To identify metabolic and obstetric risk factors associated with hypertension after preeclampsia.
Obstetrics and Gynecology, 07/31/2012
Spaan, Julia J et al. – Several metabolic and obstetric risk factors related to hypertension postpartum in the short term and predisposed to the subsequent development of chronic hypertension after preeclampsia in initially normotensive women.Methods
- The authors analyzed demographic and clinical data from a postpartum screening (blood pressure, microalbuminuria and fasting plasma levels of glucose, insulin, and lipid profile) from 683 primiparous women with a history of preeclampsia.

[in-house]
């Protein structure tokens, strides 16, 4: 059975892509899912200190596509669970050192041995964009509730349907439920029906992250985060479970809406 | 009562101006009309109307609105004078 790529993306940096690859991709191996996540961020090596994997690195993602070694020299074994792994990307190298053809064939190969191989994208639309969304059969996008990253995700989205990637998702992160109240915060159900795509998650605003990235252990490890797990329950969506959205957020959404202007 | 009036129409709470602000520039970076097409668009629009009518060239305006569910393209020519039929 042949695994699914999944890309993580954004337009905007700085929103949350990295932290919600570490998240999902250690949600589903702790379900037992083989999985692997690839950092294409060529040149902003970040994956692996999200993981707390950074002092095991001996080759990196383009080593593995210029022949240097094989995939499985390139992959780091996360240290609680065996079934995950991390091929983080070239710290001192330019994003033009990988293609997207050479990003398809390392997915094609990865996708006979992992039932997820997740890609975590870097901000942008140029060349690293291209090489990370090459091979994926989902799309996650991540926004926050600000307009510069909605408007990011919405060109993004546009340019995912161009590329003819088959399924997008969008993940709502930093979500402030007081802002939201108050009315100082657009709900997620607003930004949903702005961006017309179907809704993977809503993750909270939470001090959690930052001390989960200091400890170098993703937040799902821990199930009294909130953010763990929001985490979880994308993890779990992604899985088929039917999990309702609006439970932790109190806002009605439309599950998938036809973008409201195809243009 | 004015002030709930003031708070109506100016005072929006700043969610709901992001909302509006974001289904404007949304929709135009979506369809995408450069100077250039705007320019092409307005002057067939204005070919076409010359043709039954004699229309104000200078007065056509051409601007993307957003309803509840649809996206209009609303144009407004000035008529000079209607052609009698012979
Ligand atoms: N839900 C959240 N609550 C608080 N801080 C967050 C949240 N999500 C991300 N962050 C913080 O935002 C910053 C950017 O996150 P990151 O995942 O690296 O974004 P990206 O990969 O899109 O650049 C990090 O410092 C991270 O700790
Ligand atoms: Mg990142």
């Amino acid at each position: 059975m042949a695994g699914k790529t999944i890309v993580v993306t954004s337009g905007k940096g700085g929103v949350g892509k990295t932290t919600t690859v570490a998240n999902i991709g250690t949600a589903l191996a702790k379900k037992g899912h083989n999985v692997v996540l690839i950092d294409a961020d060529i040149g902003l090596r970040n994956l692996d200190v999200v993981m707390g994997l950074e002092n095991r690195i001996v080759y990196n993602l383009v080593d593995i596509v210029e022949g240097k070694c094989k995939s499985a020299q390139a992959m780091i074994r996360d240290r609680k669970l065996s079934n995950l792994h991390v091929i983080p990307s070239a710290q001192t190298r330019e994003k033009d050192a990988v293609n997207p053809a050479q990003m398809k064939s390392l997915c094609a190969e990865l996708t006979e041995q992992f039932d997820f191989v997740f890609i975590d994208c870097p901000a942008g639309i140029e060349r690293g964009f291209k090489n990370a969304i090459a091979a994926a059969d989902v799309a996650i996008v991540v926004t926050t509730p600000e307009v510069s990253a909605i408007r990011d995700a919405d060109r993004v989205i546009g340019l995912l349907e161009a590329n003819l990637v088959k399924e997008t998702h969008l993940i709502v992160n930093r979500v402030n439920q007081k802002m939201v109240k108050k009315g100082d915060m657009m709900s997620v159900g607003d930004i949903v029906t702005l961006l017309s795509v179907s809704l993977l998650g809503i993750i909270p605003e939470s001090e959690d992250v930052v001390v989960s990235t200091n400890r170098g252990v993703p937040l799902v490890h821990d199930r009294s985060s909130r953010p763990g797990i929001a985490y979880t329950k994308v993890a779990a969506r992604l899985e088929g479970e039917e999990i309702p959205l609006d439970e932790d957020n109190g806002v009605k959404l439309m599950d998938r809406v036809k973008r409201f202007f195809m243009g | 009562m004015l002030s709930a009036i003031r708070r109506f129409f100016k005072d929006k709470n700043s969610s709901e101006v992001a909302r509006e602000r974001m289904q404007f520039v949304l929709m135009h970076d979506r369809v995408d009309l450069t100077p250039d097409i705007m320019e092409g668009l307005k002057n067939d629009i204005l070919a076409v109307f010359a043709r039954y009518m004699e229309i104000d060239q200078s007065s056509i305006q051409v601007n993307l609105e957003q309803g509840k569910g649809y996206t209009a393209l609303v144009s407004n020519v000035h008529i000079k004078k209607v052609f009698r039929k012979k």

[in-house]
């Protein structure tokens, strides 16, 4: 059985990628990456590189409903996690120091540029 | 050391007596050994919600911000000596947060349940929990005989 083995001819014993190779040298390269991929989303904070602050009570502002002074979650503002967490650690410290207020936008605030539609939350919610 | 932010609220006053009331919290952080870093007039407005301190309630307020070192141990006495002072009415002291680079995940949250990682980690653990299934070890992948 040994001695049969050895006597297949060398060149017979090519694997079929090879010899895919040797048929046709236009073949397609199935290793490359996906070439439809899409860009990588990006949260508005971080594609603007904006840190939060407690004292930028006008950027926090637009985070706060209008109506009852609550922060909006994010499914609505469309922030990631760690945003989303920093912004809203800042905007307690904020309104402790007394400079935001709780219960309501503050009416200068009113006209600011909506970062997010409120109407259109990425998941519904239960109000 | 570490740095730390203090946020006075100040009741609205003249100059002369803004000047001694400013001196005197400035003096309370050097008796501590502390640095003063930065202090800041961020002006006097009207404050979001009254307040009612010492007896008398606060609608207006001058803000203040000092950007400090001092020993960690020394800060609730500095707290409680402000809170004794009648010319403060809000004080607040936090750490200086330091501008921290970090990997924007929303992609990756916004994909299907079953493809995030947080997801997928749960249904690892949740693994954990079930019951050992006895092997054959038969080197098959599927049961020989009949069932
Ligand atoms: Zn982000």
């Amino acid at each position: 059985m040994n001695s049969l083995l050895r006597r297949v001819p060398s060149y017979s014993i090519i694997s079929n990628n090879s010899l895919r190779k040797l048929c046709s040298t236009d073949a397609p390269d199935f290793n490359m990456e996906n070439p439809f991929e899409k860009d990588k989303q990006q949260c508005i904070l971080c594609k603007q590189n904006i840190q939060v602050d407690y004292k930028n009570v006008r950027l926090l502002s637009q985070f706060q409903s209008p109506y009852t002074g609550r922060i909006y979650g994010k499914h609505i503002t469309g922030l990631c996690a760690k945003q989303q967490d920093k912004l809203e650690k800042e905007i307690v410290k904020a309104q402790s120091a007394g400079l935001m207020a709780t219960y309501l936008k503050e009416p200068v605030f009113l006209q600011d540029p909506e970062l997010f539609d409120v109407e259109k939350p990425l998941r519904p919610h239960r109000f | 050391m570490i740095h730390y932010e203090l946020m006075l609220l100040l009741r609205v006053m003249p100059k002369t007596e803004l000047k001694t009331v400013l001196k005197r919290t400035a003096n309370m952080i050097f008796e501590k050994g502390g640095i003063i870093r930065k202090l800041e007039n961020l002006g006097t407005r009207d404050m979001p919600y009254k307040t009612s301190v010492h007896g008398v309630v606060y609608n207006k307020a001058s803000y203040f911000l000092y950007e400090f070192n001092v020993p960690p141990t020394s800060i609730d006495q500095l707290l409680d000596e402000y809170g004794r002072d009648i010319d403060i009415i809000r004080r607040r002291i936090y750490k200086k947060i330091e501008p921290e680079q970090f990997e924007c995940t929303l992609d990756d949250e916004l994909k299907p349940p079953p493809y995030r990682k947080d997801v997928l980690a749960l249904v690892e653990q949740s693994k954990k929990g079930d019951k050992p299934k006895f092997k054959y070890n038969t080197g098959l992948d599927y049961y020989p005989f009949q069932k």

- Excluded women with pre–existing hypertension, kidney disease, or diabetes mellitus.
- In the group of women who were normotensive at postpartum screening, authors evaluated the risk of developing chronic hypertension in the years after screening using questionnaires.
- Hypertension at postpartum screening was related to obesity, elevated fasting levels of insulin, low–density lipoprotein, microalbuminuria, family history of hypertension, and delivery before 34 weeks of gestation .
- Authors identified 27 cases of hypertension within 2,095 person–years during a median 6–year follow–up in the group of women normotensive at postpartum screening.
- The hazard rate for the development of hypertension was 2.9 and 8.1 respectively, when two and three or more components of the metabolic syndrome were present; 3.7 for family history of hypertension; and 4.3 for recurrence of a hypertensive disorder in pregnancy.